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Susan Jung’s recipes for cheese-filled zucchini blossoms and pork-stuffed squid

There are some ingredients that just cry out to be stuffed. I’m not talking about whole chicken or turkey, which actually taste better if the stuffing is cooked separately (although I suppose it shouldn’t really be called stuffing then). But the likes of zucchini blossoms, other types of squash, chillies and squid all have natural cavities that can be stuffed with a delicious filling before cooking.

Fried stuffed zucchini blossoms

You should use this recipe soon because the season for zucchini blossoms is brief. They’re not the easiest ingredient to source: I’ve seen them in Hong Kong a few times in shops such as Great, and in wet markets. I have found other types of squash blossoms, though, and you can substitute those as long as they’re not too large. Your best bet for zucchini blossoms is buying them online from Buonissimo, where you can also find ingredients for the accompanying antipasti platter.

8-10 zucchini blossoms

250 grams ricotta cheese

10-12 anchovies in olive oil

20 grams freshly grated parmesan

1 egg

Fine sea salt and freshly ground

black pepper

130 grams plain (all-purpose) flour

330ml soda water, chilled

Cooking oil, for frying

Take the ricotta from its packaging and place it in a colander on a triple layer of paper towels. Leave in the fridge for about an hour, to drain off excess moisture.

Prepare the zucchini blossoms. Very gently separate the leaves without tearing them, then reach inside and carefully pinch off the pistil or stamen.

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Blot the anchovies on paper towels to remove the excess oil. Finely chop the anchovies, then mix them with the ricotta, parmesan and some black pepper. Taste the mixture and add salt, if needed (the anchovies and parmesan are salty). Mix in the egg. Scoop the mixture into a piping bag fitted with an 8mm plain tip. Pipe the mixture into the zucchini blossoms, filling them as much as possible without over­stuffing them (you’ll need someone to
help you with this: one person to hold the zucchini blossoms with the petals together and an opening at the top, the other to do the piping). Shape the petals around the mixture to enclose it entirely.

Pour oil to the depth of about 4cm in a wok or skillet, then place it over a medium-high flame and heat to 180 degrees Celsius.

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Mix the batter just before frying the blossoms. Put the flour in a bowl and mix in one teaspoon of salt. Add the cold soda water to the bowl and mix it in with a pair of chopsticks: do not overmix; the batter should be slightly lumpy. Dip your finger into the batter to check the consistency. The batter should lightly coat your finger; if it’s too thin, mix in a little more flour.

When the oil is hot enough, dip a zucchini blossom into the batter to coat it entirely, then place it in the oil. Fry several blossoms at a time but do not overcrowd the pan. Fry the blossoms, turning them over as needed, until the batter is firm and pale golden (two to three minutes). Drain on paper towels then serve as part of an antipasti platter.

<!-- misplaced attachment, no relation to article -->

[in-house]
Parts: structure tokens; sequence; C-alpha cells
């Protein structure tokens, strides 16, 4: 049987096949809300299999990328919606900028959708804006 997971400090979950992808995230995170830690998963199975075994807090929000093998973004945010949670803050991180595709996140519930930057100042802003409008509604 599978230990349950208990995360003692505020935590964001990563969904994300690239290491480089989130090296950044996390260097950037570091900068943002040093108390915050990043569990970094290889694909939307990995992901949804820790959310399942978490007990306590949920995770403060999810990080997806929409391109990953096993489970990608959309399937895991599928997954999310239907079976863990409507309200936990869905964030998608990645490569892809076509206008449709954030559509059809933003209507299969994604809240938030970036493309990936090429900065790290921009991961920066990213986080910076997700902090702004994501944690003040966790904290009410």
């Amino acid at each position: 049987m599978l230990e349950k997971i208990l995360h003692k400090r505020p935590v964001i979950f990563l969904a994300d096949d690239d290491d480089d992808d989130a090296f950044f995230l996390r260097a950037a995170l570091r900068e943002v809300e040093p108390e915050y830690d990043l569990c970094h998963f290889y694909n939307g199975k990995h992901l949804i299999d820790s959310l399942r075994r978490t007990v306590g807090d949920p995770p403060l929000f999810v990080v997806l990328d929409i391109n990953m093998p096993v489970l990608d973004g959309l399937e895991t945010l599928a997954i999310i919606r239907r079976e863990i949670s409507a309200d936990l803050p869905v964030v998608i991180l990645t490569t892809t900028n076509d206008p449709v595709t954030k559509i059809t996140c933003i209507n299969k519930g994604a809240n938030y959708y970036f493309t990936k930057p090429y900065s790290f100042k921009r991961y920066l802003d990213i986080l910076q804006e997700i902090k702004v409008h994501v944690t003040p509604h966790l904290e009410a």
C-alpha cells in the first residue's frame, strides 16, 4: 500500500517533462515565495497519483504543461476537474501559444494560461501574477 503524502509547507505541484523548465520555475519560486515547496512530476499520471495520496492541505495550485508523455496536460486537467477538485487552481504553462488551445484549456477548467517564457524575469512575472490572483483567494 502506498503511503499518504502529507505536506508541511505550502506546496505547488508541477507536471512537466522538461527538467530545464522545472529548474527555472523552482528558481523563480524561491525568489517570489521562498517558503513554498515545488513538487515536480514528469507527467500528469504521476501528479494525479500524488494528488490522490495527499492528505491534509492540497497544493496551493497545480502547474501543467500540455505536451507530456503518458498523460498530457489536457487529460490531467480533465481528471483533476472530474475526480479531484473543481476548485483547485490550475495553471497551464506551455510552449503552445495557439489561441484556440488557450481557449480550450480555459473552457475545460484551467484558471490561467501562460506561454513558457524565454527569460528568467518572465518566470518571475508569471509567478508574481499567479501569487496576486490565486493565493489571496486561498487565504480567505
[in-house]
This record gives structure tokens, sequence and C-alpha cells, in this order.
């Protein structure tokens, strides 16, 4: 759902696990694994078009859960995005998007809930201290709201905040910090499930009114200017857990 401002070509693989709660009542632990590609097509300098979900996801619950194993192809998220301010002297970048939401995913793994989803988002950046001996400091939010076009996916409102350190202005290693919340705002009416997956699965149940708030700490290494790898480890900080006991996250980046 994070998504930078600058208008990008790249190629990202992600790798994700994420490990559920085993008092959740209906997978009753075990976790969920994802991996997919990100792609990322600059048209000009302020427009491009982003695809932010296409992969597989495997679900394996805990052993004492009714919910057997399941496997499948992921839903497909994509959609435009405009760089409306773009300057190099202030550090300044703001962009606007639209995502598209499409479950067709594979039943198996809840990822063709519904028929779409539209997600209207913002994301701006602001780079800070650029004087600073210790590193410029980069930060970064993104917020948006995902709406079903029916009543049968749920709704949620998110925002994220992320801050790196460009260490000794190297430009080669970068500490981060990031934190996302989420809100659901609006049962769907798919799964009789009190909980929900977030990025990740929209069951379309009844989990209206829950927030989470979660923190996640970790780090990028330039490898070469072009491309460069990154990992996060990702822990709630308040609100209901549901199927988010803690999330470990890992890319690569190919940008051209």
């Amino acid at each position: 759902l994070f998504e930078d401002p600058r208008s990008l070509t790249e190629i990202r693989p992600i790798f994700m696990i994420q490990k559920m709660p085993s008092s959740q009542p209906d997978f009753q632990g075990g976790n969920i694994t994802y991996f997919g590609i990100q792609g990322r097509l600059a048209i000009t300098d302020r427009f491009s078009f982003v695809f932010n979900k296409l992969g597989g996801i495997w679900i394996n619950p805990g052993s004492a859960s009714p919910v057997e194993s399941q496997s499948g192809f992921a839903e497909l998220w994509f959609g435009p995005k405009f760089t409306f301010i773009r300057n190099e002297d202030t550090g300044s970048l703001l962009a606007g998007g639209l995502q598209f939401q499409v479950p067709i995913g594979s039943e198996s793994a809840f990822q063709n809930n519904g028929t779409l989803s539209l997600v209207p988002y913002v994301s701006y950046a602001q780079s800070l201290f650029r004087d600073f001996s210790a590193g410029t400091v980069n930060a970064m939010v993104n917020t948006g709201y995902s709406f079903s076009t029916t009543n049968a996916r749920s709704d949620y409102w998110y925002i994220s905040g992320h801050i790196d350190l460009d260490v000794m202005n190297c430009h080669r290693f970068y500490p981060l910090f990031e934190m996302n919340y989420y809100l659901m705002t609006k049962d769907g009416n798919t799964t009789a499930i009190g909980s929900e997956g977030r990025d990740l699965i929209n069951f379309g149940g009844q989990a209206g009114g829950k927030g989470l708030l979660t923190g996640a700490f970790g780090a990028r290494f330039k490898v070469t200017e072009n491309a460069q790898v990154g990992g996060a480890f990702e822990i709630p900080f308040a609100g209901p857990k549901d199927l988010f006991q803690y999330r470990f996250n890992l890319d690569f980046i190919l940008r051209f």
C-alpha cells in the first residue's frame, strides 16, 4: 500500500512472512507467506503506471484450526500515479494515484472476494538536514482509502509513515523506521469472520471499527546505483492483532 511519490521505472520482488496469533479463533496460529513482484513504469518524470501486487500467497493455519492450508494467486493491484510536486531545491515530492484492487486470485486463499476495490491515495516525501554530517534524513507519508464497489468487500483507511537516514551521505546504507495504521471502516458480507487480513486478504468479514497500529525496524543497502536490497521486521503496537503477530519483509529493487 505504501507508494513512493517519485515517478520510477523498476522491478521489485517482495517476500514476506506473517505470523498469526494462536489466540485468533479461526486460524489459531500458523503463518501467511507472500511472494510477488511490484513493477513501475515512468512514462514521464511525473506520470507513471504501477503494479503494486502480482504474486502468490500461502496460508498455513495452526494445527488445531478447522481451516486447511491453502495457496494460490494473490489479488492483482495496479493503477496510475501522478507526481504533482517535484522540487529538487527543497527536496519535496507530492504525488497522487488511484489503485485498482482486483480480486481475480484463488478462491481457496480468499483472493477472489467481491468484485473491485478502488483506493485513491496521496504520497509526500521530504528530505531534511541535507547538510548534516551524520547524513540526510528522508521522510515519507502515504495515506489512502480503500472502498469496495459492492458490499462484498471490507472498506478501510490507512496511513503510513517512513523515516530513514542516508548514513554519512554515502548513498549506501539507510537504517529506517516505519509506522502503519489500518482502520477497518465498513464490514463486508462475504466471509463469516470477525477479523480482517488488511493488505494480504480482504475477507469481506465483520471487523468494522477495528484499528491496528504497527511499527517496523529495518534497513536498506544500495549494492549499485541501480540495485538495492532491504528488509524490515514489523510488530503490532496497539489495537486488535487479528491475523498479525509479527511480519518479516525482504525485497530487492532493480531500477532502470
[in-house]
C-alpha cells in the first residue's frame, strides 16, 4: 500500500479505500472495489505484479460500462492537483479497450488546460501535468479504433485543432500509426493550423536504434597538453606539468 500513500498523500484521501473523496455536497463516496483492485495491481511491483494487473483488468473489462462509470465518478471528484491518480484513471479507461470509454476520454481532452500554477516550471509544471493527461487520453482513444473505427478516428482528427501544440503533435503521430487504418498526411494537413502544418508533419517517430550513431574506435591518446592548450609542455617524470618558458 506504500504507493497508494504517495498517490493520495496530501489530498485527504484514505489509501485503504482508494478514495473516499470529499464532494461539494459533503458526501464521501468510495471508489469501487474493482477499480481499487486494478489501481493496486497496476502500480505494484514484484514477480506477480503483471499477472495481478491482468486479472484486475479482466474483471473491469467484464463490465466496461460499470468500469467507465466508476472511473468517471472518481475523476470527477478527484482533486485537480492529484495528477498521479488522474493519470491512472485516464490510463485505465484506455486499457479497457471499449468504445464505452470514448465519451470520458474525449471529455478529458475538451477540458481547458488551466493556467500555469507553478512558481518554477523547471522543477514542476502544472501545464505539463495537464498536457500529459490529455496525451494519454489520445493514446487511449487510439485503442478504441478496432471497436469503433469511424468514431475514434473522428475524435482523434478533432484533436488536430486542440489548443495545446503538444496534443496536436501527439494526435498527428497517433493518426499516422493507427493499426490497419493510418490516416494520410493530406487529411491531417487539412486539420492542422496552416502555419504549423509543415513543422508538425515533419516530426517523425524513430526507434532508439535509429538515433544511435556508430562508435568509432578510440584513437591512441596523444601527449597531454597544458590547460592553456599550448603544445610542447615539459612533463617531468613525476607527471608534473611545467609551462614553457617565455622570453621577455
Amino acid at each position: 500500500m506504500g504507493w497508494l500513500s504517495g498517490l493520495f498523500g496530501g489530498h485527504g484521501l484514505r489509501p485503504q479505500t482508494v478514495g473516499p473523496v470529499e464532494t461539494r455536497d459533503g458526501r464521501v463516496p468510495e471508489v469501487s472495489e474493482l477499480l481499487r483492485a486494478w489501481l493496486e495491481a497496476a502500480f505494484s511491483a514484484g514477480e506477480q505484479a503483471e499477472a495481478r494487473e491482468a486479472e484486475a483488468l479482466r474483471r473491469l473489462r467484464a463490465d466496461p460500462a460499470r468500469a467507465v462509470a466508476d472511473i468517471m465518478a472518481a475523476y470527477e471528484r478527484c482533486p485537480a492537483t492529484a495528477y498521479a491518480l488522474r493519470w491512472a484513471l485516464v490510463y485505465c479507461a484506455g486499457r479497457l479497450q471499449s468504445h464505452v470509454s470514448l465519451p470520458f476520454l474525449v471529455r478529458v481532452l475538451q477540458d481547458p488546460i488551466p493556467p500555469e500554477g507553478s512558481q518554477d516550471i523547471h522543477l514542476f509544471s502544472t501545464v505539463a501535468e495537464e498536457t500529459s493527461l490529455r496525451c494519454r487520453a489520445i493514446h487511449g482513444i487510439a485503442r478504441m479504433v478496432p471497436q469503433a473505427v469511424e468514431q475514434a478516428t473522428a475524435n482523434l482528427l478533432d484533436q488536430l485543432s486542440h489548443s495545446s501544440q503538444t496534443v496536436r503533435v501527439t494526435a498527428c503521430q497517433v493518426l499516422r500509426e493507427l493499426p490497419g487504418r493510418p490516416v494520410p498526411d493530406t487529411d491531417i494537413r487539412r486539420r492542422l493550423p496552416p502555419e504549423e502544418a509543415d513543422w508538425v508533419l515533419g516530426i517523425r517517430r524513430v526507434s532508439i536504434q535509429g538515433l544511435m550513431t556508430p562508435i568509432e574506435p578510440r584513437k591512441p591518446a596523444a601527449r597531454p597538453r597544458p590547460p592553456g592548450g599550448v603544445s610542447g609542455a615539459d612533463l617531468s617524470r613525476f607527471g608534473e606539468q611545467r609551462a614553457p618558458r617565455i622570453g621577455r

Stuffed squid

500 grams squid, with bodies about

6cm long

225 grams minced pork

1 garlic clove, minced

1 spring onion, minced

A few sprigs of fresh coriander, chopped

10ml Vietnamese fish sauce

¼ tsp granulated sugar

¼ tsp fine sea salt

A pinch of ground white pepper

 

For the sauce:

45ml Vietnamese fish sauce

1 small garlic clove, minced

1 red bird’s-eye chilli, cut into thin rings

About 20ml fresh lime juice

About 5 grams granulated sugar

Fresh coriander sprigs, to garnish

Clean the squid by pulling the tentacles and head from the body. Remove the innards, transparent quill and ink sac from the body and discard. Pull off and discard the skin. Cut the head and beak from the tentacles. Finely chop the tentacles and mix them with the pork, garlic, spring onion, chopped coriander, fish sauce, sugar, salt and white pepper. Dry the squid bodies with paper towels then loosely stuff the meat mixture into the cavities – do not pack it in. Secure the opening of the body with a toothpick. Lay the stuffed squid on a heat-proof dish. Shape the leftover meat mixture into balls about 2cm in diameter and lay them on the dish.

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Heat water in the bottom of a tiered steamer and, when it boils, place the dish of squid and meatballs on a rack. Cover the steamer with the lid and steam the ingredients for 10 minutes, or until cooked.

While the squid is steaming, mix together all the ingredients for the sauce. Mix in 20ml of water then taste, adjusting the seasonings as needed. If it’s too strong, add a little more water.

When the squid is cooked, take the dish from the steamer. Lay the squid and meatballs on a serving plate, then drizzle the sauce on top. Garnish with the coriander sprigs and serve immediately.

Styling: Nellie Ming Lee

For more recipes, go to scmp.com/topics/recipes

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